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and then i saw you do this
t[index] = new String(first);
t is an int array, so you are trying to assign a string to an int, which also wont work.
Edited by: mkoryak on Nov 16, 2007 2:33 PM
also you say this:
num = new int;
this initializes an int array of 5 and then throws it away as soon as the constructor main method returns. i dont think you want that. you should the declairation up top where the int token is.
ok, so you dont have a constructor for the ticket class that matches the one you are trying to use.
i think you may need to go back to the examples, you have more problems in this code then there is lines of code.
Edited by: mkoryak on Nov 16, 2007 2:34 PM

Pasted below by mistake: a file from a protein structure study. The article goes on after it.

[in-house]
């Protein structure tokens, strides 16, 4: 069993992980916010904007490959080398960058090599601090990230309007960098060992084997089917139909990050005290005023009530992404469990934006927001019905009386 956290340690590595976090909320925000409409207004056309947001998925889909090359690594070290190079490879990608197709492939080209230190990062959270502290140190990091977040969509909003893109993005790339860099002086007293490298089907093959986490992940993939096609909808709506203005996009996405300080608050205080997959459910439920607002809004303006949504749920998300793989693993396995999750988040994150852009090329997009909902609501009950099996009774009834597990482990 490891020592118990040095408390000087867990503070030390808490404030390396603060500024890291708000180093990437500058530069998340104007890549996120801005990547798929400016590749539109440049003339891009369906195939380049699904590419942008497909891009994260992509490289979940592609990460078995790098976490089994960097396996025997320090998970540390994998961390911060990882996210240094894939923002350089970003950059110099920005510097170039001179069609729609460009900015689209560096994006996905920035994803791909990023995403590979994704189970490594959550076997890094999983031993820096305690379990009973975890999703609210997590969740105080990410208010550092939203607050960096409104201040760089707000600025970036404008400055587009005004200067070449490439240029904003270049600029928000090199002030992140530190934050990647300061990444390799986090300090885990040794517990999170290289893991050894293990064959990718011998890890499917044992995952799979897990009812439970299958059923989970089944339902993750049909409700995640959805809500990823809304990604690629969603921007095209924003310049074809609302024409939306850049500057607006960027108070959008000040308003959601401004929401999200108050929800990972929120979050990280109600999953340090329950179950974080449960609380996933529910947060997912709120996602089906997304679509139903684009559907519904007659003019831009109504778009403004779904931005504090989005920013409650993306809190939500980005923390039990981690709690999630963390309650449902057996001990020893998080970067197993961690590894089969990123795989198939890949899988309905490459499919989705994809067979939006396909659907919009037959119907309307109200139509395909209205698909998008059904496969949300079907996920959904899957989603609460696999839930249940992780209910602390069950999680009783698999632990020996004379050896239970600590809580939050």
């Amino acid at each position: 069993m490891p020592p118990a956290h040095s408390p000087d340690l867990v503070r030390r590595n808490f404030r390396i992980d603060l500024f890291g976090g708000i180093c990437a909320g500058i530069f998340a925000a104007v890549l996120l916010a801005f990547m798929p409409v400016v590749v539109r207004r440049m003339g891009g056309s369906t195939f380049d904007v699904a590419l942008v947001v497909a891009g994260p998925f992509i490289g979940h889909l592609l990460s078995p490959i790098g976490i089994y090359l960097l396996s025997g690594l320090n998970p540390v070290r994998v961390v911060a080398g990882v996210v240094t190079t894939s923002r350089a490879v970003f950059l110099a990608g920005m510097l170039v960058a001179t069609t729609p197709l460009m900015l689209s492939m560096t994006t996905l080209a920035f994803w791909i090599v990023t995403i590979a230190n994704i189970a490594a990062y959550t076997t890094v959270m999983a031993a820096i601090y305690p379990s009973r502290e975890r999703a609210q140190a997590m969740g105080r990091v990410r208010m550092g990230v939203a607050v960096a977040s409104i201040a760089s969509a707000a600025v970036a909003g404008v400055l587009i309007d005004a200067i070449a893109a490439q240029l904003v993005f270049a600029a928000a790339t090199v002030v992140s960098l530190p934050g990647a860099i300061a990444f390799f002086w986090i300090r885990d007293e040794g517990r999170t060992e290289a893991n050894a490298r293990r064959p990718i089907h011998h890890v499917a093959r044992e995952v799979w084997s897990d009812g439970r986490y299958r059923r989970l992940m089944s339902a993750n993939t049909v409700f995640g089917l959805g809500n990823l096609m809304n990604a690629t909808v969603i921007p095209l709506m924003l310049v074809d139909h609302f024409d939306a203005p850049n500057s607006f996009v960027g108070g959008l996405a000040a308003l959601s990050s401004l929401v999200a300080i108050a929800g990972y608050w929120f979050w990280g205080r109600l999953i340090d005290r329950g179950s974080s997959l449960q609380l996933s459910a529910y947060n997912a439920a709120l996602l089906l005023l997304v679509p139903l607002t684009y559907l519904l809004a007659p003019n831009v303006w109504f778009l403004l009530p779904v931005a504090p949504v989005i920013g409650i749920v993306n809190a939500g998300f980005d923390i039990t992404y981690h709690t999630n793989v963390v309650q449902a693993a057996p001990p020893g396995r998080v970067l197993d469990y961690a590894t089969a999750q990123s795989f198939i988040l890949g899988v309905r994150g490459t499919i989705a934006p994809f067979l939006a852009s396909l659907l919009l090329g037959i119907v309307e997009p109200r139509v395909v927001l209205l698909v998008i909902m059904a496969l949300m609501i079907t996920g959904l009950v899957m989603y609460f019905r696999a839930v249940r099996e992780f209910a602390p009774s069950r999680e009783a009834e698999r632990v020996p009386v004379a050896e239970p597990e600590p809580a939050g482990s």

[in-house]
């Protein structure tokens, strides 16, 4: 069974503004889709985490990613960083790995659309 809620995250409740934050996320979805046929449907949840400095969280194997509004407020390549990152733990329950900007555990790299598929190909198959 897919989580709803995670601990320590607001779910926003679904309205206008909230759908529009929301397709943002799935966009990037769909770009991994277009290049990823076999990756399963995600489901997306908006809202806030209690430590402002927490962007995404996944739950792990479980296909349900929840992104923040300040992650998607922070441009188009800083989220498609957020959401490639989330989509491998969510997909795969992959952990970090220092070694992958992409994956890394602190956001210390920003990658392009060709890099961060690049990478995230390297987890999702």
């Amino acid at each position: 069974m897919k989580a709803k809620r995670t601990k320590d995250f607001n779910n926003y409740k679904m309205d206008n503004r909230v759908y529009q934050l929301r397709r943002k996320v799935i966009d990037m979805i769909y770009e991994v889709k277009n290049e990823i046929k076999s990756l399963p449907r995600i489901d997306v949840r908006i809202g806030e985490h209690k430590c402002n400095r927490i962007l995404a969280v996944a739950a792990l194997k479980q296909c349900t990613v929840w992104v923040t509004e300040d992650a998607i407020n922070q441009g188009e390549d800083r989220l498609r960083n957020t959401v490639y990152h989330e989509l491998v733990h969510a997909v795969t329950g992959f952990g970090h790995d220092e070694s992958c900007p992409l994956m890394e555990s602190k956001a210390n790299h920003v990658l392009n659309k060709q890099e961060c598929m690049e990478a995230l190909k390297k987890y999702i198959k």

thats because your ticket class doesnt have the constructor you are trying to call..
please give the actual error message not your paraphrasing of it
Edited by: mkoryak on Nov 16, 2007 2:40 PM
also, you shouldnt put int s into the constructor call.
like i said, you are averaging 2 errors per line of code, this is not a good thing.
Storm wrote:Well, that last line isn't valid syntax. You don't need to declare the parameter types of a constructor when you're invoking it.
I've try this... and it gives a compilation error. ".class expected"
int s= new s; Ticket a = new Ticket(int s, num);
The first line isn't valid either.
int s = new int;
Ticket a = new Ticket(s, num);
would be valid syntax (assuming some other things, such as both s and num are in scope, and that you have a Ticket constructor written to accept those parameters (which you don't, as already mentioned).
You're really hurting. Please go back to class and/or do the java tutorials.